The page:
With spring migration over and fall shorebird migration a couple weeks away, this is the lazy part of the birding year. It’s time to float placidly on a northern lake and listen to the loons. Everyone from Henry David Thoreau to Aldo Leopold has tried to describe the song of the loon, all failing miserably compared to the experience of actually hearing it on a foggy dawn.
Birding in the National Parks
As a birder and naturalist, I have a love/hate relationship with roads and parking lots in national parks. On the one hand, it’s not difficult to agree with Ed Abbey that all pavement is the opposite of progress. Roads kill things outright and bring more tourists, a certain percentage of which will be destructive in their own way. Then I stop and think about the best birding spots I’ve found in the parks – and a majority of them of were either in a parking lot or within sight of some kind of pavement.
I usually quit dreaming of tropical birding trips once May arrives. The onslaught of warblers, tanagers, and flycatchers makes my regular haunts on the Great Lakes the envy of the birders who actually are in the tropics. Still, when I hear the words Hawai’i, birds, and festival in one sentence, I stop to listen.
What does a birder do when the wait for the peak of spring migration is just taking too darned long? One option is to head south. Early April is a great time to visit the parks of the southeast for a little bit of the warbler action that won’t get to the north until May. Florida is certainly one option, but for a little more seclusion with plenty of songbirds, Congaree National Park in South Carolina is the place to be.
Last year, around this time, I made a plea for everyone to take part in the Rusty Blackbird Spring Migration Blitz. I’m back again with the same pitch in this, the third and final year of the blitz.
I’ve written a few times about the national parks I consider the best for birding, but several readers have asked which would be the best to visit to maximize the diversity of birds seen. When we talk about number of different birds seen, I always think about a big year. During a big year, a birder tries to see as many birds as possible in one calendar year within a certain geographic range, or under certain conditions.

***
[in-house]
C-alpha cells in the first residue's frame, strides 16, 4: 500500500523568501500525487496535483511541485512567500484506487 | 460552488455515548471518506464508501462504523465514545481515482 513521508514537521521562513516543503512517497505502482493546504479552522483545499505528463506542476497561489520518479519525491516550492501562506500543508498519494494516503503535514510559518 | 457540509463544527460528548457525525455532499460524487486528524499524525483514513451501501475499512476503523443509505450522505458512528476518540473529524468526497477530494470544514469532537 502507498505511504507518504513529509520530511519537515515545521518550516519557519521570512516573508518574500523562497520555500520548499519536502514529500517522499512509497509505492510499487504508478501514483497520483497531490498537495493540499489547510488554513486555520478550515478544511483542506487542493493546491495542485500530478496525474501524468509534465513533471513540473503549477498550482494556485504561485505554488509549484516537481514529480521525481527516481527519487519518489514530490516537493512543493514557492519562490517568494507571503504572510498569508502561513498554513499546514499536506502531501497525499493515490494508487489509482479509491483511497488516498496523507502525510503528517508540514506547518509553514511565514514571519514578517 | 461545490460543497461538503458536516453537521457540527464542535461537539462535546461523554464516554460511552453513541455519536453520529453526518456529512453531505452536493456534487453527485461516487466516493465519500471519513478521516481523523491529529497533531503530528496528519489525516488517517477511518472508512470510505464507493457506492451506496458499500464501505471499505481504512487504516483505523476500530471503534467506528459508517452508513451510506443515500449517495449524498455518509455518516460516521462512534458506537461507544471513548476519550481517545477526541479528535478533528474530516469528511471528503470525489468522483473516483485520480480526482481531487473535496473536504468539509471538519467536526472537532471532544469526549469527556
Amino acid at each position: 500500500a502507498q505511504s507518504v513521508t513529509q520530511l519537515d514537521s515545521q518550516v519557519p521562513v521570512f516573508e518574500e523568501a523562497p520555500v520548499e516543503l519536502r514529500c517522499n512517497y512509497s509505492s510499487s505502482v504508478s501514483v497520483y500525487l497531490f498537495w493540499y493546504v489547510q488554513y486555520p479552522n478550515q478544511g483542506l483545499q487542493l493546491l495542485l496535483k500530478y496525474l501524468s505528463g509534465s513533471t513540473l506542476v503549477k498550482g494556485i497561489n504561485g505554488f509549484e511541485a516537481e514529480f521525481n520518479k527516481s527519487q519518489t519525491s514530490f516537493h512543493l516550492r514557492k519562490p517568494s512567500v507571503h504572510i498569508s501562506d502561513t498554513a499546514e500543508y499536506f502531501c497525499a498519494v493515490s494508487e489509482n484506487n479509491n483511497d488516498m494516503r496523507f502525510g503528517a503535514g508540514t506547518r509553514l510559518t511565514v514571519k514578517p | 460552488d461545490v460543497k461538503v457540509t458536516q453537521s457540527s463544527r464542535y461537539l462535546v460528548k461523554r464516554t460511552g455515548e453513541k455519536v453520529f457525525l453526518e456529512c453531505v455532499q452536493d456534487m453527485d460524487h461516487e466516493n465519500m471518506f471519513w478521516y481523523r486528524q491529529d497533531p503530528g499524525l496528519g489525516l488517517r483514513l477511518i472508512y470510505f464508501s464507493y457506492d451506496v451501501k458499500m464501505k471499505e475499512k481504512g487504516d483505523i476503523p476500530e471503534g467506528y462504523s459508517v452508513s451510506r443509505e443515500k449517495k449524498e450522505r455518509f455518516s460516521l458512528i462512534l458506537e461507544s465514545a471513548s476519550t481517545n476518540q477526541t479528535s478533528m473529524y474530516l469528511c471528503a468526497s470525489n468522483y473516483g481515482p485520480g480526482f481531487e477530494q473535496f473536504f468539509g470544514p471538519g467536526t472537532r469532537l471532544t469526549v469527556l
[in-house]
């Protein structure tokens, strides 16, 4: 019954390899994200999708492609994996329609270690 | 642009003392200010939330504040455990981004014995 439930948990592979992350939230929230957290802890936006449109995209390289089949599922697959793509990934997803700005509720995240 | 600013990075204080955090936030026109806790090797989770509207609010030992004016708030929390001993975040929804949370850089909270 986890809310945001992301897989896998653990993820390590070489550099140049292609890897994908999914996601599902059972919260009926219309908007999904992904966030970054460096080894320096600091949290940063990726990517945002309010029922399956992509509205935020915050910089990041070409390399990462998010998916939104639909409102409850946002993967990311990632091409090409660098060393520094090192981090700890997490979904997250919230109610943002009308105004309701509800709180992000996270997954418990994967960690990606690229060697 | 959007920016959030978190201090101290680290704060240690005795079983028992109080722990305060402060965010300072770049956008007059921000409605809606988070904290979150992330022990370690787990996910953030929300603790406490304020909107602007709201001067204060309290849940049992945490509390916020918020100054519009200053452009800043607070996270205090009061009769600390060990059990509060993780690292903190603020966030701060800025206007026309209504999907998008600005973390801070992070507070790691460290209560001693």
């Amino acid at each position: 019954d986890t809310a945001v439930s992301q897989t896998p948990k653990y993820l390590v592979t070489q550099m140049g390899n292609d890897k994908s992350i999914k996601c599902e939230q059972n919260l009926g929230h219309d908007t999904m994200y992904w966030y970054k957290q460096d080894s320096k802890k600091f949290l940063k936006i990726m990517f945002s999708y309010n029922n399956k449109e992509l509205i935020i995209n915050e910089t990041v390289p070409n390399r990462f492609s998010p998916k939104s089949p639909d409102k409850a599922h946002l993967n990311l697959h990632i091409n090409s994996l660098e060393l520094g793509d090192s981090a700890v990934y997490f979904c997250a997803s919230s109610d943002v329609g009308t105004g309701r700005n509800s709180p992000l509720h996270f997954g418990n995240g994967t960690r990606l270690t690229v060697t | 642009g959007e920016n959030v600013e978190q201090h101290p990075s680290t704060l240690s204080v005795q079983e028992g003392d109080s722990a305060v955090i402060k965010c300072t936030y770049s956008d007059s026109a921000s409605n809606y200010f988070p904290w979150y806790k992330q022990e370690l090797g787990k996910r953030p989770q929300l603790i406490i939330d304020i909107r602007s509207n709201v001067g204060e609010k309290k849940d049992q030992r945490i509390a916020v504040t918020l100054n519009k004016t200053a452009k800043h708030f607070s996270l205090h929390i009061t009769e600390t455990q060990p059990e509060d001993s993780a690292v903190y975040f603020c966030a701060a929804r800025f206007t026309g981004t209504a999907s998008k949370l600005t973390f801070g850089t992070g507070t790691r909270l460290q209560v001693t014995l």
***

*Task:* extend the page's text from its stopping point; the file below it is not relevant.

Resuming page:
It’s a safe bet that not too many travelers reading this post have visited Canada’s Wood Buffalo National Park. It’s Canada’s largest park and one of the largest national parks in the world at nearly five times the area of Yellowstone, but to say it’s a thirty-hour drive northeast of Seattle is an understatement of its remoteness.
I’ve talked at length about the best parks for birds and the parks where all the birders go. Everglades National Park usually tops that list. Big Bend and Acadia are also extremely popular birding parks. But which of the 59 national parks gets the least birding attention? That’s tough to quantify, but I’ve made an educated guess from perusing eBird data.
I like birding New Year’s resolutions. They seem easier to keep than the traditional ones. Losing weight and giving up assorted vices aren’t really all that fun, but there’s not much about birding that isn’t fun.
Over the last decade, the explosion of books related to birding has seen the formation of a subgenre focused on the GISS concept. GISS (typically pronounced jizz) is an acronym for General Impression, Size, and Shape. This refers to the method of identifying a bird by visible features other than the color and markings. It’s how most seasoned birders make split-second identifications in the field. Over time, GISS has come to be a catch-all term for the holistic approach to bird identification where distribution, time of year, habitat, and behavioral considerations blend with size and shape (and good old fashioned field marks!) to make a bird knowable in an instant.